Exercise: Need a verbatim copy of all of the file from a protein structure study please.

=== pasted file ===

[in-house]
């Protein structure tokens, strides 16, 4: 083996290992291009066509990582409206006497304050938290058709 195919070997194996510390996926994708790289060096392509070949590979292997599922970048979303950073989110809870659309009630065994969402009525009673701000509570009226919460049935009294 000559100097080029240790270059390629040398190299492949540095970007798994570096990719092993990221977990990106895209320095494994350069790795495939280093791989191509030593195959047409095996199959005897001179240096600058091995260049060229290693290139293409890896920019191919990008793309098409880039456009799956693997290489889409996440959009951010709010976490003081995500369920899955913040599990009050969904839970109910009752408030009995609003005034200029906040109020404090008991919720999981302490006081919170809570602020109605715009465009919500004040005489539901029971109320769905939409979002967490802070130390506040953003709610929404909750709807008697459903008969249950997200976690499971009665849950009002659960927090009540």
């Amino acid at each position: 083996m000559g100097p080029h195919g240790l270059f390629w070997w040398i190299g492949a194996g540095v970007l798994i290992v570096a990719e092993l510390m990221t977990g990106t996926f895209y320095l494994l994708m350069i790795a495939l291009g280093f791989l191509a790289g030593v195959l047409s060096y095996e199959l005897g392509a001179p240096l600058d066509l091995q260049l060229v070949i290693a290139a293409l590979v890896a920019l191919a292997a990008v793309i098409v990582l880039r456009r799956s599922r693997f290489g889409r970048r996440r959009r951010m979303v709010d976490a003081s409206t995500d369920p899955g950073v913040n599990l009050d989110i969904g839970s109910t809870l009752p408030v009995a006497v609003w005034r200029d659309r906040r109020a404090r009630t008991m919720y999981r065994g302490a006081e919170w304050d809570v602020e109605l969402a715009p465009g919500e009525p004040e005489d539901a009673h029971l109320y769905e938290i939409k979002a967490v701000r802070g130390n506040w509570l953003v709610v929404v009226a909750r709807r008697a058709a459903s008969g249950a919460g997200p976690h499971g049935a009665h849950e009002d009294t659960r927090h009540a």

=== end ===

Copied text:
[in-house]
């Protein structure tokens, strides 16, 4: 083996290992291009066509990582409206006497304050938290058709 195919070997194996510390996926994708790289060096392509070949590979292997599922970048979303950073989110809870659309009630065994969402009525009673701000509570009226919460049935009294 000559100097080029240790270059390629040398190299492949540095970007798994570096990719092993990221977990990106895209320095494994350069790795495939280093791989191509030593195959047409095996199959005897001179240096600058091995260049060229290693290139293409890896920019191919990008793309098409880039456009799956693997290489889409996440959009951010709010976490003081995500369920899955913040599990009050969904839970109910009752408030009995609003005034200029906040109020404090008991919720999981302490006081919170809570602020109605715009465009919500004040005489539901029971109320769905939409979002967490802070130390506040953003709610929404909750709807008697459903008969249950997200976690499971009665849950009002659960927090009540």
């Amino acid at each position: 083996m000559g100097p080029h195919g240790l270059f390629w070997w040398i190299g492949a194996g540095v970007l798994i290992v570096a990719e092993l510390m990221t977990g990106t996926f895209y320095l494994l994708m350069i790795a495939l291009g280093f791989l191509a790289g030593v195959l047409s060096y095996e199959l005897g392509a001179p240096l600058d066509l091995q260049l060229v070949i290693a290139a293409l590979v890896a920019l191919a292997a990008v793309i098409v990582l880039r456009r799956s599922r693997f290489g889409r970048r996440r959009r951010m979303v709010d976490a003081s409206t995500d369920p899955g950073v913040n599990l009050d989110i969904g839970s109910t809870l009752p408030v009995a006497v609003w005034r200029d659309r906040r109020a404090r009630t008991m919720y999981r065994g302490a006081e919170w304050d809570v602020e109605l969402a715009p465009g919500e009525p004040e005489d539901a009673h029971l109320y769905e938290i939409k979002a967490v701000r802070g130390n506040w509570l953003v709610v929404v009226a909750r709807r008697a058709a459903s008969g249950a919460g997200p976690h499971g049935a009665h849950e009002d009294t659960r927090h009540a």